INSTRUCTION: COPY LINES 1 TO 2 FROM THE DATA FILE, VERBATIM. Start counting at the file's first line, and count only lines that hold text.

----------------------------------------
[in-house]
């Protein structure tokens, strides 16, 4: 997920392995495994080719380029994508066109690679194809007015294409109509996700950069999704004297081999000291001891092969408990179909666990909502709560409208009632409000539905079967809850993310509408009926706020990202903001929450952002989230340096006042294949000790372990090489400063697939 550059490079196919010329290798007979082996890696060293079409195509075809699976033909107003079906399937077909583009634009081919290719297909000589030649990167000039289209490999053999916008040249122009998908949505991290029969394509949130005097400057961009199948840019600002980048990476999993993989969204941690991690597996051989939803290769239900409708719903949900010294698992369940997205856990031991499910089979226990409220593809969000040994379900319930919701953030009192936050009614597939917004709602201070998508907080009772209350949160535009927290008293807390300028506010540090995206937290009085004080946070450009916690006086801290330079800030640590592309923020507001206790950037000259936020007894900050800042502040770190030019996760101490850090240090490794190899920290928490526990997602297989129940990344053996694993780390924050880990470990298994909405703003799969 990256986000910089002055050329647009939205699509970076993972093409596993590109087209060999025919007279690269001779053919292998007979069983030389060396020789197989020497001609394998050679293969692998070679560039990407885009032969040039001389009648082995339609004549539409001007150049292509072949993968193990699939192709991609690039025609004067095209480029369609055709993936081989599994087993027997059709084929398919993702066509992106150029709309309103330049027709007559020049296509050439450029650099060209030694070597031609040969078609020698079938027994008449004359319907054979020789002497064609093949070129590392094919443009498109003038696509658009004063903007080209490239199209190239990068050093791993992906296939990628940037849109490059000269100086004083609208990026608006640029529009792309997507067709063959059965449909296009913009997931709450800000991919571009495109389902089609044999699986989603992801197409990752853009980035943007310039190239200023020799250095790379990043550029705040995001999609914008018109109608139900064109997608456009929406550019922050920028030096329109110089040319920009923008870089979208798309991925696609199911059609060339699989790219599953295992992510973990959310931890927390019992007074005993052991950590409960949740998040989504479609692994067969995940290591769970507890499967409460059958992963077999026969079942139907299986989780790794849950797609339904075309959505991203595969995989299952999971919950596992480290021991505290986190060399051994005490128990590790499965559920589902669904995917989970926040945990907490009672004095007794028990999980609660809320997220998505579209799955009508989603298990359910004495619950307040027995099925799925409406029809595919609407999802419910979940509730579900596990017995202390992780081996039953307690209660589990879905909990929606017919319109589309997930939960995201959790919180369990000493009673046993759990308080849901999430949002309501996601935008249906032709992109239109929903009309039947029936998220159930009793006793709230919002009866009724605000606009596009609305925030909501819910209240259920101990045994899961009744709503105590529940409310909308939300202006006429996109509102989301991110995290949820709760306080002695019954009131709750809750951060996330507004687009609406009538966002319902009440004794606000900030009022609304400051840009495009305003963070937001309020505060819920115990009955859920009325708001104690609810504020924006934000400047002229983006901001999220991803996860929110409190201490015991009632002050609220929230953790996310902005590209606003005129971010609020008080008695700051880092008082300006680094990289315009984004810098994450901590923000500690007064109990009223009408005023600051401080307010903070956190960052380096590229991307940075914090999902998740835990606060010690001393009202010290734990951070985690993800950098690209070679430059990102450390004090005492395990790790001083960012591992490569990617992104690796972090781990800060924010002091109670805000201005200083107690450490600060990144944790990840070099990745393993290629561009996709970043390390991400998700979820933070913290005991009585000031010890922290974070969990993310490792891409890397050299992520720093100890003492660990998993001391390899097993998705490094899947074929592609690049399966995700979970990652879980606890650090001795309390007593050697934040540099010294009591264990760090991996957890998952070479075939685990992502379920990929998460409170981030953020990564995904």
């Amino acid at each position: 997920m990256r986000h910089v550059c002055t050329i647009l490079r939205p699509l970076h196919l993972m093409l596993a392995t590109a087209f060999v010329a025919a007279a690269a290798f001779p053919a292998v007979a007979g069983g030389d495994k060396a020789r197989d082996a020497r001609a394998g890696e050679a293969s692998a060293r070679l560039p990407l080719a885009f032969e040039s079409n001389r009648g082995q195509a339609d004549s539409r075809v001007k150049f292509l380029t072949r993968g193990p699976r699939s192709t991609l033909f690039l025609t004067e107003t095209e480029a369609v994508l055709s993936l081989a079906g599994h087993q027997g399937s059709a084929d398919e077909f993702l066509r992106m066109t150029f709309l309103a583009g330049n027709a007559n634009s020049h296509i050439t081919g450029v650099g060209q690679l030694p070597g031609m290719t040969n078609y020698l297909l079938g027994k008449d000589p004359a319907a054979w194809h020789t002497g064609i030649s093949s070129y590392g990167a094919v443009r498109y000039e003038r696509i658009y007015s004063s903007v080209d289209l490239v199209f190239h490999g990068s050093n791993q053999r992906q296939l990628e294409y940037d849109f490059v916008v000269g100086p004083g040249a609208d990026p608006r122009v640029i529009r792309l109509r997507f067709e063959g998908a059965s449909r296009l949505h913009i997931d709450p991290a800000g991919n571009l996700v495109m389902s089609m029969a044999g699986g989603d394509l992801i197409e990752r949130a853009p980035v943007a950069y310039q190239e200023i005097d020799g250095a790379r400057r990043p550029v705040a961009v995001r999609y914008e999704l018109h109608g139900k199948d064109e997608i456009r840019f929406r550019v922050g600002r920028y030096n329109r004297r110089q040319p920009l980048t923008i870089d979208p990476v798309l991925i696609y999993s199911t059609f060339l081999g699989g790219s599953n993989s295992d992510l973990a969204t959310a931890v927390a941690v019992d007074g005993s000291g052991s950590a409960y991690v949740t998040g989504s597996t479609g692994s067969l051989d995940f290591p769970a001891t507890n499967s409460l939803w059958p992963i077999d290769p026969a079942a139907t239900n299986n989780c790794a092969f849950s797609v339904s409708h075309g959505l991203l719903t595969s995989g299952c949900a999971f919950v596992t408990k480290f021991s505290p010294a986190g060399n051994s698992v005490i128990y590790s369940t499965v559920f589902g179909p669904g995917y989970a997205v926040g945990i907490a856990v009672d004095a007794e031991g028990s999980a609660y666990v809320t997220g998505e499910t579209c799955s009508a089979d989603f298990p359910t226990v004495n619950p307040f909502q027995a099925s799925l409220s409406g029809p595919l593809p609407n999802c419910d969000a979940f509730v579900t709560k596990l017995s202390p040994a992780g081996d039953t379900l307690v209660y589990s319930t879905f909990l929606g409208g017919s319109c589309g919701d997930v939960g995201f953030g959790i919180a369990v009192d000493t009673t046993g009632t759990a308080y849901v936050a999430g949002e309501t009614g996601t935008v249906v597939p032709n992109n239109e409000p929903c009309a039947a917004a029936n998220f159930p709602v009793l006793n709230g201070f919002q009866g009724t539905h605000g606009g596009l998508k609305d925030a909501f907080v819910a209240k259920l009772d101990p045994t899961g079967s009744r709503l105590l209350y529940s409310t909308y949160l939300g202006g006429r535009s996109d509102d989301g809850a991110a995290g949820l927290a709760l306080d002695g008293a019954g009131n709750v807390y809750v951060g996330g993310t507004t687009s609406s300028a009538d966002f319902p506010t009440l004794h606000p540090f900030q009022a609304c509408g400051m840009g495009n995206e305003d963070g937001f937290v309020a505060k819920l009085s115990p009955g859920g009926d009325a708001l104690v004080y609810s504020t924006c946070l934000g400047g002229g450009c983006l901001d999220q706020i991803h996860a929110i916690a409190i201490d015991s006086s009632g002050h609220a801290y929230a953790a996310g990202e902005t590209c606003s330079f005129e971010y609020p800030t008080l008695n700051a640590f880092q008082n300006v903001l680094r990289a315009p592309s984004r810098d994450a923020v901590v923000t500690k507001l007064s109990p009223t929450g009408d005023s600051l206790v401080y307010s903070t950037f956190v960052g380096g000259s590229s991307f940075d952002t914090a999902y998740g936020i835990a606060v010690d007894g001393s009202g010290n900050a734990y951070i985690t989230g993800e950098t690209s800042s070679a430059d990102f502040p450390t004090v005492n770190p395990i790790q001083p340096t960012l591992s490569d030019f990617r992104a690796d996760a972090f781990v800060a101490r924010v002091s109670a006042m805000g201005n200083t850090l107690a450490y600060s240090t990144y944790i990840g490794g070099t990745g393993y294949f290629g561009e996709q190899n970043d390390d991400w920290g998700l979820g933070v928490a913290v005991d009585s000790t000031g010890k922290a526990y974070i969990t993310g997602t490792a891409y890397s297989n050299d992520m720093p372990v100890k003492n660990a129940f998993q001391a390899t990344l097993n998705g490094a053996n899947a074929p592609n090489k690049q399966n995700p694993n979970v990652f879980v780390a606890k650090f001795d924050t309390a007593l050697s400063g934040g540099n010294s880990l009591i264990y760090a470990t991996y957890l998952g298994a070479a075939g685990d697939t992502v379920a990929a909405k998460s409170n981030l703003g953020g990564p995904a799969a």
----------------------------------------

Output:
[in-house]
């Protein structure tokens, strides 16, 4: 997920392995495994080719380029994508066109690679194809007015294409109509996700950069999704004297081999000291001891092969408990179909666990909502709560409208009632409000539905079967809850993310509408009926706020990202903001929450952002989230340096006042294949000790372990090489400063697939 550059490079196919010329290798007979082996890696060293079409195509075809699976033909107003079906399937077909583009634009081919290719297909000589030649990167000039289209490999053999916008040249122009998908949505991290029969394509949130005097400057961009199948840019600002980048990476999993993989969204941690991690597996051989939803290769239900409708719903949900010294698992369940997205856990031991499910089979226990409220593809969000040994379900319930919701953030009192936050009614597939917004709602201070998508907080009772209350949160535009927290008293807390300028506010540090995206937290009085004080946070450009916690006086801290330079800030640590592309923020507001206790950037000259936020007894900050800042502040770190030019996760101490850090240090490794190899920290928490526990997602297989129940990344053996694993780390924050880990470990298994909405703003799969 990256986000910089002055050329647009939205699509970076993972093409596993590109087209060999025919007279690269001779053919292998007979069983030389060396020789197989020497001609394998050679293969692998070679560039990407885009032969040039001389009648082995339609004549539409001007150049292509072949993968193990699939192709991609690039025609004067095209480029369609055709993936081989599994087993027997059709084929398919993702066509992106150029709309309103330049027709007559020049296509050439450029650099060209030694070597031609040969078609020698079938027994008449004359319907054979020789002497064609093949070129590392094919443009498109003038696509658009004063903007080209490239199209190239990068050093791993992906296939990628940037849109490059000269100086004083609208990026608006640029529009792309997507067709063959059965449909296009913009997931709450800000991919571009495109389902089609044999699986989603992801197409990752853009980035943007310039190239200023020799250095790379990043550029705040995001999609914008018109109608139900064109997608456009929406550019922050920028030096329109110089040319920009923008870089979208798309991925696609199911059609060339699989790219599953295992992510973990959310931890927390019992007074005993052991950590409960949740998040989504479609692994067969995940290591769970507890499967409460059958992963077999026969079942139907299986989780790794849950797609339904075309959505991203595969995989299952999971919950596992480290021991505290986190060399051994005490128990590790499965559920589902669904995917989970926040945990907490009672004095007794028990999980609660809320997220998505579209799955009508989603298990359910004495619950307040027995099925799925409406029809595919609407999802419910979940509730579900596990017995202390992780081996039953307690209660589990879905909990929606017919319109589309997930939960995201959790919180369990000493009673046993759990308080849901999430949002309501996601935008249906032709992109239109929903009309039947029936998220159930009793006793709230919002009866009724605000606009596009609305925030909501819910209240259920101990045994899961009744709503105590529940409310909308939300202006006429996109509102989301991110995290949820709760306080002695019954009131709750809750951060996330507004687009609406009538966002319902009440004794606000900030009022609304400051840009495009305003963070937001309020505060819920115990009955859920009325708001104690609810504020924006934000400047002229983006901001999220991803996860929110409190201490015991009632002050609220929230953790996310902005590209606003005129971010609020008080008695700051880092008082300006680094990289315009984004810098994450901590923000500690007064109990009223009408005023600051401080307010903070956190960052380096590229991307940075914090999902998740835990606060010690001393009202010290734990951070985690993800950098690209070679430059990102450390004090005492395990790790001083960012591992490569990617992104690796972090781990800060924010002091109670805000201005200083107690450490600060990144944790990840070099990745393993290629561009996709970043390390991400998700979820933070913290005991009585000031010890922290974070969990993310490792891409890397050299992520720093100890003492660990998993001391390899097993998705490094899947074929592609690049399966995700979970990652879980606890650090001795309390007593050697934040540099010294009591264990760090991996957890998952070479075939685990992502379920990929998460409170981030953020990564995904």